Two explorers who trekked hundreds of miles at the North Pole and were running out of food have reached safety after an epic journey across the ice.
South African Mike Horn and Norwegian Boerge Ousland covered about 1,800km (1,120 miles) on treacherous drifting ice in the past couple of months.
Because of delays, they had been expected to run out of food by Friday.
However, they managed to meet up with two Norwegians sent to rescue them despite a local storm.
The latest Instagram update on Sunday showed a picture of the four men on their way to the Norwegian polar research ship, the Lance, which was due to pick them up.
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Expedition update 44: At approximately midnight last night, Pangaea received a call from the Lance to announce that Mike, @borgeousland, @aleksandergamme and @polarbengt finally made it back to the boat safe & sound. We will be posting a more detailed update once we get more information, but for now it is time to let our two heroes get a well deserved rest and recover from the incredible feat they just accomplished! 📸@etienneclaret
An earlier entry described how the two pairs had got closer and closer to each other until they spotted each other's headlamps in the distance and began shouting "cries of joy".
The men are now recuperating on the Lance, which will make its way out of the ice to the Pangaea, another ship which will collect them to bring them back to Svalbard, a Norwegian Arctic archipelago.
The Norwegian pair - Bengt Rotmo and Aleksander Gamme - set off on Tuesday, carrying food for the Horn-Ousland team.
Expedition organiser Lars Ebbesen, who was maintaining contact with both teams via satellite phone, told the BBC on Friday that the Horn-Ousland team did not want to be rescued by helicopter, but that they agreed to meet up with the Norwegian pair.
At that point, the wind was building up and they had little food. If they had got trapped, they would not have had enough food to last.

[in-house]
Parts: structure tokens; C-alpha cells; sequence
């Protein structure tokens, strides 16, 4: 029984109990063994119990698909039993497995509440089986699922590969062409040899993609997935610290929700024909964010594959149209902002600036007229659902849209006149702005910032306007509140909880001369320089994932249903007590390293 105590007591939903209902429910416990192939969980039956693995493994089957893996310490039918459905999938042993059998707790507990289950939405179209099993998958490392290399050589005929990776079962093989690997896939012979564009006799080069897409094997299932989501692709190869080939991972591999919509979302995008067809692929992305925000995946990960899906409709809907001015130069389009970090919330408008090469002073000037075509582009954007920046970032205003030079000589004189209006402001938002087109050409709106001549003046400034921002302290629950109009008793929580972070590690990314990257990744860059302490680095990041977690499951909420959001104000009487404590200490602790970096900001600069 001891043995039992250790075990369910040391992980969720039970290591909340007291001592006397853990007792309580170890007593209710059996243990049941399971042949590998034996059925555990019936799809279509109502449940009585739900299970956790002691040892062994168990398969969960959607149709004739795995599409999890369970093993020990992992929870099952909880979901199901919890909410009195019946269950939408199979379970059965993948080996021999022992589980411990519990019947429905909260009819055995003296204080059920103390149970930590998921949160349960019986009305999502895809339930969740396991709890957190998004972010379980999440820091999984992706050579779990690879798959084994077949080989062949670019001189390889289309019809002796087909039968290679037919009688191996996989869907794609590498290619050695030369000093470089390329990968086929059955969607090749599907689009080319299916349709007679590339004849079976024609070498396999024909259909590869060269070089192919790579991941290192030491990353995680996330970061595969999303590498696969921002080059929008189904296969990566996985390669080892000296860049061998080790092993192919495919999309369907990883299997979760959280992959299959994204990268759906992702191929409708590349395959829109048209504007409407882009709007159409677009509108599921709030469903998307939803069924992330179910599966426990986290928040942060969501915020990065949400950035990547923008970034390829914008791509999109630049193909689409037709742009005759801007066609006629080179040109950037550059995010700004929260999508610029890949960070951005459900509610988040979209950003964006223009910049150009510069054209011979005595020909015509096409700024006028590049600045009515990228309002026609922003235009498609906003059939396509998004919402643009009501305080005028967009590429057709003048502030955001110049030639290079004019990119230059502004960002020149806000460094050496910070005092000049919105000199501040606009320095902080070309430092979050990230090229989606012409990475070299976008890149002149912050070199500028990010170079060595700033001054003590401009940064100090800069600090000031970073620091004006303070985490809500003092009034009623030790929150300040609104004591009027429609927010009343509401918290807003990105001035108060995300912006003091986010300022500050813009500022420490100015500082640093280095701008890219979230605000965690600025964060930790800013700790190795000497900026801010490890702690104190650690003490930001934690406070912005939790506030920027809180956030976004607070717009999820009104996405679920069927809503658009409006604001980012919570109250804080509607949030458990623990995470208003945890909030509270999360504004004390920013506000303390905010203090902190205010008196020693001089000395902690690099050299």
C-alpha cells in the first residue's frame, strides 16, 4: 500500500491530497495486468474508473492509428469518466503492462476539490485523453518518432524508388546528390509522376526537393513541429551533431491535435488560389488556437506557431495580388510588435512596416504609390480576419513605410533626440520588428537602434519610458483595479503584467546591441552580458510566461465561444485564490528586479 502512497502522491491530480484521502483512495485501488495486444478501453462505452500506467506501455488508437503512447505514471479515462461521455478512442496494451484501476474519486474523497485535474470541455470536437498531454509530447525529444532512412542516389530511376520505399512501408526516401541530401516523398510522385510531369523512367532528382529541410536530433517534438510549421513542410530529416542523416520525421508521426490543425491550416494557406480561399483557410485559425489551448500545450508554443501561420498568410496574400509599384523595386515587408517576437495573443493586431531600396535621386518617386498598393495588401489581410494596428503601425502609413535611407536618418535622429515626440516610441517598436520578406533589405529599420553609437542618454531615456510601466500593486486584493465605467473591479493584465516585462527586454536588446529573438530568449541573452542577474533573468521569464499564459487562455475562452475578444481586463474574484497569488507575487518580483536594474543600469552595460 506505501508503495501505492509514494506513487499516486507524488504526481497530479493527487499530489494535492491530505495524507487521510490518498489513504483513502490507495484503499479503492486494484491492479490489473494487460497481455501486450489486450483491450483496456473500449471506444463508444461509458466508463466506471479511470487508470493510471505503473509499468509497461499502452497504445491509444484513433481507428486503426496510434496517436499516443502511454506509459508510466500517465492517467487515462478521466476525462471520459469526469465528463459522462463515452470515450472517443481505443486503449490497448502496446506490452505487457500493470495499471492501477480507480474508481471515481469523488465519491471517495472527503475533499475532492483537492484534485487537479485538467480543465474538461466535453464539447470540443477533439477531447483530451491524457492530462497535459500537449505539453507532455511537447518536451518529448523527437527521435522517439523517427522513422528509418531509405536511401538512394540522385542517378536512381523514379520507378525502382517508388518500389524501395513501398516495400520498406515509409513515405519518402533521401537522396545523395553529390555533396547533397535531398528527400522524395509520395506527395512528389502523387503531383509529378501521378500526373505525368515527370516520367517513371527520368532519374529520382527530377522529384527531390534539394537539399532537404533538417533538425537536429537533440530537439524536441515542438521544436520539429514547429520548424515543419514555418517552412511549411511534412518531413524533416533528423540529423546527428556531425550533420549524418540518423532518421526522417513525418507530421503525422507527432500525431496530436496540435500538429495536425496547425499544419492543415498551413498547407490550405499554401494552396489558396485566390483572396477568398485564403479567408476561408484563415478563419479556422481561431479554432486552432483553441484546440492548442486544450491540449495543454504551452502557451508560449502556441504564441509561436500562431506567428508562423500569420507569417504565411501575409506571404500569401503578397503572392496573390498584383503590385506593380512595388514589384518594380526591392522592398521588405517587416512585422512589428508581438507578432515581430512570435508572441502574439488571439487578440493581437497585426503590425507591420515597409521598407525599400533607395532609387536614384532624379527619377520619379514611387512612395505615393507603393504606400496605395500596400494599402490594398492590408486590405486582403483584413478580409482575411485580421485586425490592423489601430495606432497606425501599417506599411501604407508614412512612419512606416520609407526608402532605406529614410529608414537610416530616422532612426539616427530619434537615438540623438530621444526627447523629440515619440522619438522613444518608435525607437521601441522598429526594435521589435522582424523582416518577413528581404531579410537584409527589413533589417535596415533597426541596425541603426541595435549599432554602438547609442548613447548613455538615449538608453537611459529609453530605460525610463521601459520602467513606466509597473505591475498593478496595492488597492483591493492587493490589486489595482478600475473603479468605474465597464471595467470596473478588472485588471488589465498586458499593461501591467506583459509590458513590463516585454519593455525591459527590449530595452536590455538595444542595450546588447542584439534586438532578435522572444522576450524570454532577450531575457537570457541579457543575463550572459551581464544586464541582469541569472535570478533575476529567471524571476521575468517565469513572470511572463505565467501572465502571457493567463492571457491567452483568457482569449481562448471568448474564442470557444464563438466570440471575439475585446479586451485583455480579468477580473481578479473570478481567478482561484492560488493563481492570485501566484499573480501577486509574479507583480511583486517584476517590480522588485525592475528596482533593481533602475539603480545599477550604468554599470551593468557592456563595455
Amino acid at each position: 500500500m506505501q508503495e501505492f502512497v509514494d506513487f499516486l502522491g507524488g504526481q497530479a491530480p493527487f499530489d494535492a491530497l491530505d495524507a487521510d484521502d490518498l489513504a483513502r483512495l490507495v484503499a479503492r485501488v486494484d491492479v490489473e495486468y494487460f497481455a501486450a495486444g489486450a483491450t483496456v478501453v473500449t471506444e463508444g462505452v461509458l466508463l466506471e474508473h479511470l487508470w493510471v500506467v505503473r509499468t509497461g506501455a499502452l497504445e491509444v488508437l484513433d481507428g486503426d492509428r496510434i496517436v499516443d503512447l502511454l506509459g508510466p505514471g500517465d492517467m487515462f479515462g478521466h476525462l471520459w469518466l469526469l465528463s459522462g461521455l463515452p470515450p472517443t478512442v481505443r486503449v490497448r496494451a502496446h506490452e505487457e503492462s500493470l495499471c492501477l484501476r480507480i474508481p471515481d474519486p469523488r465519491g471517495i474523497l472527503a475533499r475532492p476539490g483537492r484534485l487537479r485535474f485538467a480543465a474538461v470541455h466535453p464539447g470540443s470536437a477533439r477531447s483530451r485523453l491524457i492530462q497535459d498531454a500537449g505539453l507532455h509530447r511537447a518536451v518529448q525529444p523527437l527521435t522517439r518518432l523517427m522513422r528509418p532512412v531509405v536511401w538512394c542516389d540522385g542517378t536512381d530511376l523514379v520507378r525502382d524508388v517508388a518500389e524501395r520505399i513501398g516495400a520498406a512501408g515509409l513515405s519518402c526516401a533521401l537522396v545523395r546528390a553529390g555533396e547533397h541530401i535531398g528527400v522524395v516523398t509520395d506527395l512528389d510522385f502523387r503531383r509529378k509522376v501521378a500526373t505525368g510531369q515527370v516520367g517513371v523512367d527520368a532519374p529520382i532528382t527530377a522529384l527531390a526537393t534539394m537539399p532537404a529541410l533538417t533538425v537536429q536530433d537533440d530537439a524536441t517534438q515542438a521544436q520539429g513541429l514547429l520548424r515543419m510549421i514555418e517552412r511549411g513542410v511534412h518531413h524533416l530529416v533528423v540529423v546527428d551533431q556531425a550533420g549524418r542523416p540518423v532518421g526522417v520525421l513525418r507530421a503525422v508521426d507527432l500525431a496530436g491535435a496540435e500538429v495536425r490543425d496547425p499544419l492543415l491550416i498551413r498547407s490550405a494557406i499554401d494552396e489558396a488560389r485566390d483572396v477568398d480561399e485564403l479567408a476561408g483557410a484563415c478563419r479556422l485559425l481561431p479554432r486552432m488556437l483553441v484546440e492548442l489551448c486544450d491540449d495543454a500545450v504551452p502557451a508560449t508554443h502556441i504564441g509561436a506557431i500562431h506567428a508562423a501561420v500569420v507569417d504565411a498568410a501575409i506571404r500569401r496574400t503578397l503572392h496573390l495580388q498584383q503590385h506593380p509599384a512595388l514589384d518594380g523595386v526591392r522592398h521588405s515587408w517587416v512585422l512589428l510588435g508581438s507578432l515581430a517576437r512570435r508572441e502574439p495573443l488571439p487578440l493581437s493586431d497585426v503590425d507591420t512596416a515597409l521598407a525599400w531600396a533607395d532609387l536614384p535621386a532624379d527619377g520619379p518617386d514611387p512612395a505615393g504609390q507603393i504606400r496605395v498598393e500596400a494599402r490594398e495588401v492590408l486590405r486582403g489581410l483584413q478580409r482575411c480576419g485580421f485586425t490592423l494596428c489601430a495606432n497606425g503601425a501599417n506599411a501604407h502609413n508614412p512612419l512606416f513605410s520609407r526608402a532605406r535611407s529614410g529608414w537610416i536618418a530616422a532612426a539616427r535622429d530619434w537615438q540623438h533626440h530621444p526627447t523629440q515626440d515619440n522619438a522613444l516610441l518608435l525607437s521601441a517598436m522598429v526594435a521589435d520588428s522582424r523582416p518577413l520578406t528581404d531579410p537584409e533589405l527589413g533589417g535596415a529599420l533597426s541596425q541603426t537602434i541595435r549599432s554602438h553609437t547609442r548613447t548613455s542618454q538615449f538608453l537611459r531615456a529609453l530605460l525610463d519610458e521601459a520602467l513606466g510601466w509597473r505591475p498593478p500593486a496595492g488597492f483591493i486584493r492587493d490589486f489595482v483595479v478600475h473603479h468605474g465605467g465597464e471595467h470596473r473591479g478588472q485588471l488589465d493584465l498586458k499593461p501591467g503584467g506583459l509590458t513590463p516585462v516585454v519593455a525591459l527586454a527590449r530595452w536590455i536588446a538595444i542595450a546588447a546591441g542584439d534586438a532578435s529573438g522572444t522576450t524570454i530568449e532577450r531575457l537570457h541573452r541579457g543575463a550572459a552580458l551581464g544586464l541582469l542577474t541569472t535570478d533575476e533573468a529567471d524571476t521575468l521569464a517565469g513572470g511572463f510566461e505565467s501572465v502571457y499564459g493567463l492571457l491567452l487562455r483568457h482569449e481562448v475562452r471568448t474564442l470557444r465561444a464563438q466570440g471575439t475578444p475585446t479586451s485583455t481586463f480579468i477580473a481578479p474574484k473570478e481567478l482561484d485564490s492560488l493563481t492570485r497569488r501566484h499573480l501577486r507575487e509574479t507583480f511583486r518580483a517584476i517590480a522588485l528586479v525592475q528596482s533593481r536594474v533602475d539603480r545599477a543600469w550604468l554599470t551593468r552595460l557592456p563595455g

The pair set off on 23 September and should have completed their trek in mid-November. They spent weeks alone on the ice in the dark - in the Arctic winter, there is no daylight.
The pair faced many obstacles, including fluctuating temperatures on the ice - from -40C to +2C (35F), a sign of climate change, according to Horn.
Sometimes at night, when they were camping, the drifting ice moved them backwards, adding to the distance they had to cover. Thinner polar ice than normal also added to the risks and slowed them down.
At one point, Horn fell into the icy water resulting in frostbite to his hands and nose. The pair had lost a lot of weight, and were feeling weak and tired by the end of the journey, he said.
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A key aim of the expedition was to collect data on the Arctic ice melt, which scientists attribute to global warming.
The journey began on the Alaskan side of the North Pole and was due to end in Svalbard.
Mike Horn, 53, became famous after completing a solo journey around the equator without motorised transport in 1999-2000.
In 2004, he completed a two-year solo circumnavigation of the Arctic Circle, and in 2006, along with Borge Ousland, became the first man to travel without dog or motorised transport to the North Pole during winter, in permanent darkness, according to his website.